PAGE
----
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  • Sentimental Education: Critical Common Sense and the Social Intuitionist Model in Psychology
  • Kory Sorrell

This essay develops Peirce’s doctrine of Critical Common Sense in light of Jonathan Haidt’s Social Intuitionist Model of moral judgment. Peirce’s Common Sense account both thoroughly anticipates Haidt’s model and benefits considerably from the recent empirical research supporting it. More importantly, Peirce’s critical, or Pragmaticist, approach provides a compelling alternative to this model’s diminished conception of rationality in relation to sentiment. Peirce heartily agrees with Haidt that criticism is difficult and, particularly where morals are concerned, elusive, but rather than foreclosing deliberate moral progress, Critical Common Sense both shows how it is possible and provides tools necessary to secure it. The Pragmaticist’s goal is not to have reason rule over sentiment—both Peirce and Haidt agree that this is a misleading and pernicious description of the relation between the two—but rather to render them continuous in a process that results in what I call ongoing sentimental education. The first two sections below briefly recall Peirce’s view and explain Haidt’s model to illustrate areas of convergence. The third develops Critical Common Sense as a form of deliberate moral inquiry to indicate how genuine criticism, and therefore moral progress, remains possible even in light of the recent empirical findings of Haidt and others regarding our intuitive moral sense.

I. Sentiment, Common Sense, and the Need for Criticism

“Western philosophy,” according to Haidt, “has been worshipping reason and distrusting the passions for thousands of years” (Haidt, Righteous Mind 34). If so, then Peirce is surely an exception. He sides with the passions, or what he calls sentiment, and distrusts the worshippers of reason. Peirce considers reason a poor substitute for sentiment in practical matters, and he [End Page 11] thinks little of persons who are easily persuaded by abstract arguments that run contrary to sentiment:

We do not say that sentiment is never to be influenced by reason, nor that under no circumstances would we advocate radical reforms. We only say that the man who would allow his religious life to be wounded by any sudden acceptance of a philosophy of religion or who would precipitately change his code of morals at the dictate of a philosophy of ethics—who would, let us say, hastily practice incest—is a man whom we should consider unwise.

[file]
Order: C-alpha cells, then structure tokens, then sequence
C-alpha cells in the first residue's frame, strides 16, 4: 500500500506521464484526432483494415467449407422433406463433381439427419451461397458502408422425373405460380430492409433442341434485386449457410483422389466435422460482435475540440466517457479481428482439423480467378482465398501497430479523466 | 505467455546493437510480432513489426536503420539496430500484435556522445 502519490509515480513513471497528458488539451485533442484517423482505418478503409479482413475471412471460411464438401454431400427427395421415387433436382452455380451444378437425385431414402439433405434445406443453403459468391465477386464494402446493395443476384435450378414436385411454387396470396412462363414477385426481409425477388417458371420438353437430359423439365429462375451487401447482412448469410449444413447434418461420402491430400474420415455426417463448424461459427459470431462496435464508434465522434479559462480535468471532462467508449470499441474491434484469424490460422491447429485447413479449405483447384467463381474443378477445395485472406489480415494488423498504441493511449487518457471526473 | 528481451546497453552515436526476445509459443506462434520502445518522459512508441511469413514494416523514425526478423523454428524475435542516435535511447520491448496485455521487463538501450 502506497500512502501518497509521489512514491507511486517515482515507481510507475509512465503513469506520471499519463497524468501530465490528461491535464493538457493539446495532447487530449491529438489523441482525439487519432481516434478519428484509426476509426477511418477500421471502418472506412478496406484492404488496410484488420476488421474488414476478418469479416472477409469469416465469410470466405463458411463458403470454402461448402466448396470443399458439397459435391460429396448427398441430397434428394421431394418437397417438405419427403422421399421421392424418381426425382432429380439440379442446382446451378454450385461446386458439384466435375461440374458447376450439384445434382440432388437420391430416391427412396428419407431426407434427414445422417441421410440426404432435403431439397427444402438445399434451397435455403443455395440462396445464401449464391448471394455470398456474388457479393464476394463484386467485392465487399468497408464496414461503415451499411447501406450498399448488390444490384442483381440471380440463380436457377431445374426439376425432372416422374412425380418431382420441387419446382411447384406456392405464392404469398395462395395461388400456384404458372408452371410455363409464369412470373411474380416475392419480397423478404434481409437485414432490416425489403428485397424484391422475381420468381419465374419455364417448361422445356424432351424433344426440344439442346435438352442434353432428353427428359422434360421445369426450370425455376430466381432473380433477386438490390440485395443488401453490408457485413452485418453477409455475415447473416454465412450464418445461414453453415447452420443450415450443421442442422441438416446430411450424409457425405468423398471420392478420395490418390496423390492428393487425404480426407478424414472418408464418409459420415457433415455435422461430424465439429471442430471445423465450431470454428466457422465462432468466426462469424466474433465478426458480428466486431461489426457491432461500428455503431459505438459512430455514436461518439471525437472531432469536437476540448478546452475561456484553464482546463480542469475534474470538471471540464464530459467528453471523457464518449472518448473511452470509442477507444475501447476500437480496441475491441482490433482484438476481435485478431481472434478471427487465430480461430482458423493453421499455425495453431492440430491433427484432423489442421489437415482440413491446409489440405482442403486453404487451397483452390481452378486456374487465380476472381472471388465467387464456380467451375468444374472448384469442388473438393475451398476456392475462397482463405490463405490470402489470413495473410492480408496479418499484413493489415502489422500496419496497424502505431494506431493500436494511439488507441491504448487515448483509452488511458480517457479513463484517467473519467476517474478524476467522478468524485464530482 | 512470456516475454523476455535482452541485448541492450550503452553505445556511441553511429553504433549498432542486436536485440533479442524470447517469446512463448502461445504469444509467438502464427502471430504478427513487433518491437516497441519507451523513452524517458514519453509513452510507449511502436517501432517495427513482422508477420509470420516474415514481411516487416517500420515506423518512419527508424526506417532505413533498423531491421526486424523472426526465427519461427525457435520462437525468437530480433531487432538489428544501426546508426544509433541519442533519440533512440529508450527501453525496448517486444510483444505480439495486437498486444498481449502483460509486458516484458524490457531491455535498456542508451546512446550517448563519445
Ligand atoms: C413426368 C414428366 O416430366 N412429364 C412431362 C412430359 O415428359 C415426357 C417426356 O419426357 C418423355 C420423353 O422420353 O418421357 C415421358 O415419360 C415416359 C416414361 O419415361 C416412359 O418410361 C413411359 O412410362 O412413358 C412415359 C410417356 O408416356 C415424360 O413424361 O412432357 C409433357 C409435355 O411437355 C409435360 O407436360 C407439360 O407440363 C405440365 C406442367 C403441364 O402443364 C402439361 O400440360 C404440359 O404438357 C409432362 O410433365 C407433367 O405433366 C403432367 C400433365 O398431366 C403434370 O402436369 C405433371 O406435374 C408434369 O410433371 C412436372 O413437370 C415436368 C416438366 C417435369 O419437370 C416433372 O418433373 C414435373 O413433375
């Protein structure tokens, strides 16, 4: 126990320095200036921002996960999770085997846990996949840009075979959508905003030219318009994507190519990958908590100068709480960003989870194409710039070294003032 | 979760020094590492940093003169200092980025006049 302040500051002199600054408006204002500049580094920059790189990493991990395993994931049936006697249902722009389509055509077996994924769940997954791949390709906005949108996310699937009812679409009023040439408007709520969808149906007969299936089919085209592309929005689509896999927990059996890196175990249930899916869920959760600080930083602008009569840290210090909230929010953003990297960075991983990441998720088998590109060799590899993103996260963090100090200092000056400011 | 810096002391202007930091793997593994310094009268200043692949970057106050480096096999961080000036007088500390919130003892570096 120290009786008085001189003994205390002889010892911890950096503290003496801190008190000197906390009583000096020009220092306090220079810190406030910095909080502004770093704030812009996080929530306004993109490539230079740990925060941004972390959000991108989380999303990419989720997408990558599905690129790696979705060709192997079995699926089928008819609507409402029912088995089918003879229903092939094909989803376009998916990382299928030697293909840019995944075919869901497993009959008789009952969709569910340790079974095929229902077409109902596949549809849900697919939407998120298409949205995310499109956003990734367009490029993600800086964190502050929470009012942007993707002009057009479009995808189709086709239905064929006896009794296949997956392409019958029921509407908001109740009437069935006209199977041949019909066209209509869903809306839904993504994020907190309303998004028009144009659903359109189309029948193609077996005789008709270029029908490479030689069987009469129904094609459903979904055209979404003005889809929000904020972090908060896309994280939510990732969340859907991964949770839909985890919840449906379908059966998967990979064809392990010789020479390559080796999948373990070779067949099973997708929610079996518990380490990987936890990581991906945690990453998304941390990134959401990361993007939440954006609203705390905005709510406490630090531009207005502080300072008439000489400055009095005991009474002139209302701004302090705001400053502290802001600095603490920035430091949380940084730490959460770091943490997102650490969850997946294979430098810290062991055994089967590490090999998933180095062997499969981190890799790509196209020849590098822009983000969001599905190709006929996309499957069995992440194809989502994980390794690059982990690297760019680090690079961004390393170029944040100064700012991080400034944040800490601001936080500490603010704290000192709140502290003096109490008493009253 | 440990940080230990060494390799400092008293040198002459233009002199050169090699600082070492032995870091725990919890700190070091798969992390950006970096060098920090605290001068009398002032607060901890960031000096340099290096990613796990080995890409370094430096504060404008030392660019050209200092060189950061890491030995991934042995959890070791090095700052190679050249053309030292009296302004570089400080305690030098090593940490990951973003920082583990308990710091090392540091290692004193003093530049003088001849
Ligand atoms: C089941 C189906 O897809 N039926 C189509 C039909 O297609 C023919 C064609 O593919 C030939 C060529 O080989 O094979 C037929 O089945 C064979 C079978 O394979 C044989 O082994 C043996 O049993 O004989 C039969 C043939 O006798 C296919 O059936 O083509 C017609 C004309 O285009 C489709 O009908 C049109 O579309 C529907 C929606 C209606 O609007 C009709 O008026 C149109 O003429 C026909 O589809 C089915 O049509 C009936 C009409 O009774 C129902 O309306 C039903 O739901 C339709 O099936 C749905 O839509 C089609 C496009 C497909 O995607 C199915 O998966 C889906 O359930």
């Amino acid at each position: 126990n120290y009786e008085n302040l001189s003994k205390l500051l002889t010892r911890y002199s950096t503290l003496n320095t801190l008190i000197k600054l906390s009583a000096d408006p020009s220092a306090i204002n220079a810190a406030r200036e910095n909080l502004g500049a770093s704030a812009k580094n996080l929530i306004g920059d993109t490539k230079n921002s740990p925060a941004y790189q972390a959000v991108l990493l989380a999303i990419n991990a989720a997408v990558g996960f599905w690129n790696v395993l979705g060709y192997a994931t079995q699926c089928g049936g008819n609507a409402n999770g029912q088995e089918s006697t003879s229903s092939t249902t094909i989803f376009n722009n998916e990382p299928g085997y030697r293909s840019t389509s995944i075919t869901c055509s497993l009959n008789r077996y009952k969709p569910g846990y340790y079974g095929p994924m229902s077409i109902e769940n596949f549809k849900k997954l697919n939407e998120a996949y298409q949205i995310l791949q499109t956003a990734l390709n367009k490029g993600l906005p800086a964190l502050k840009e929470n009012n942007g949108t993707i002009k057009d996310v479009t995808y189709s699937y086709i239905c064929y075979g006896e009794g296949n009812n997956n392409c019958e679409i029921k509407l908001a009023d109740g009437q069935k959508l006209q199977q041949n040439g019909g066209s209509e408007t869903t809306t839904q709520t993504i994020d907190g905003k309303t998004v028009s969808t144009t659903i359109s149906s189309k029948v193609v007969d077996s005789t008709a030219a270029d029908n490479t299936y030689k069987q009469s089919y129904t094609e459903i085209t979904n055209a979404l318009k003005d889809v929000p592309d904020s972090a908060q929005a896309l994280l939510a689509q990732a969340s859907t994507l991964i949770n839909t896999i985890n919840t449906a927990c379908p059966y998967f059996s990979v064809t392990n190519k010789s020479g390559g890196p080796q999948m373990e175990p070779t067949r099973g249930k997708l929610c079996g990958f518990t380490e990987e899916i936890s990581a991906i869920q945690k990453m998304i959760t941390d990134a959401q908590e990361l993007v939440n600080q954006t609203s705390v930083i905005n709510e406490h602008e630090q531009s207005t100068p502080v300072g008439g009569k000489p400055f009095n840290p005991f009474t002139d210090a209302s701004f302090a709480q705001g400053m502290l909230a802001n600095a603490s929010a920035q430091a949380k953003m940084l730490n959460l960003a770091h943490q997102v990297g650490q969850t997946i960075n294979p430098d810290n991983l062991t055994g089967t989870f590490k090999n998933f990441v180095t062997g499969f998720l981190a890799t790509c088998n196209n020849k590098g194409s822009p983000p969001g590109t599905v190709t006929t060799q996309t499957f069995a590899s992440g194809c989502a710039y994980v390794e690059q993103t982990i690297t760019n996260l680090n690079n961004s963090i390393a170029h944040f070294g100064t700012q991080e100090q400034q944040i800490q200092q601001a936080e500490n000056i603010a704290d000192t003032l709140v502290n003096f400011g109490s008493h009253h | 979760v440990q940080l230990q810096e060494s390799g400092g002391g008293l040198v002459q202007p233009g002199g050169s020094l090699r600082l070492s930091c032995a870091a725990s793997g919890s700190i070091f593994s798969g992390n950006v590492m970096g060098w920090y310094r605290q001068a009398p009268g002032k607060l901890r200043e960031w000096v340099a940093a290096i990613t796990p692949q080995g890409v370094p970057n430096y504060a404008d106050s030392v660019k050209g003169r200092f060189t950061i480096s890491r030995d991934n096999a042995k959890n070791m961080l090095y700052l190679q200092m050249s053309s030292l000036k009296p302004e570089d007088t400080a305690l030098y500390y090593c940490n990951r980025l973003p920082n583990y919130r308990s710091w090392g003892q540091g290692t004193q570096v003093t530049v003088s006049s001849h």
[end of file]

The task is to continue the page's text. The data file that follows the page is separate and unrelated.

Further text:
(CP 1.633)1

As Peirce sees it, sentiment comprises a suite of instincts that have grown up over time, have been thoroughly tested by experience, and have been passed from one generation to the next (CP 1.654).2 “Sentiment,” Peirce writes, “is an instinctive induction” that, while not absolutely infallible is, practically speaking from the perspective of the individual, nearly so (1.633). “[I]nstinct seldom errs, while reason goes wrong nearly half the time, if not more frequently” (5.445). Peirce trusts sentiment over reason precisely because reason is so unreliable in matters of practical, especially moral, concern.

Moreover, in Peirce’s view, moral reasoning is itself ineluctably grounded in sentiment, in man’s “occult nature,” which provides a common or shared moral sense that is embodied in the members of a community. “Conscience,” according to Peirce, “really belongs to the subconscious man, to that part of the soul which is hardly distinct in different individuals, a sort of community-consciousness, or public spirit, not absolutely one and the same in different citizens, and yet not by any means independent of them” (CP 1.56; cf. Liszka 76). Morality is therefore fundamentally conservative in nature (CP 1.50). “To be a moral man is to obey the traditional maxims of your community without hesitation or discussion” (1.666). “[I]t is behaving as you were brought up to behave, that is, to think you ought to be punished for not behaving” (1.666). According to Peirce, “[s]entimentalism implies conservatism; and it is of the essence of conservativism to refuse to push any practical principle to its extreme limits—including the principle of conservativism itself” (1.633). Commonsense beliefs form traditions that usually change little, though they may be somewhat modified in a short period of time, and on ocassion dramatically...


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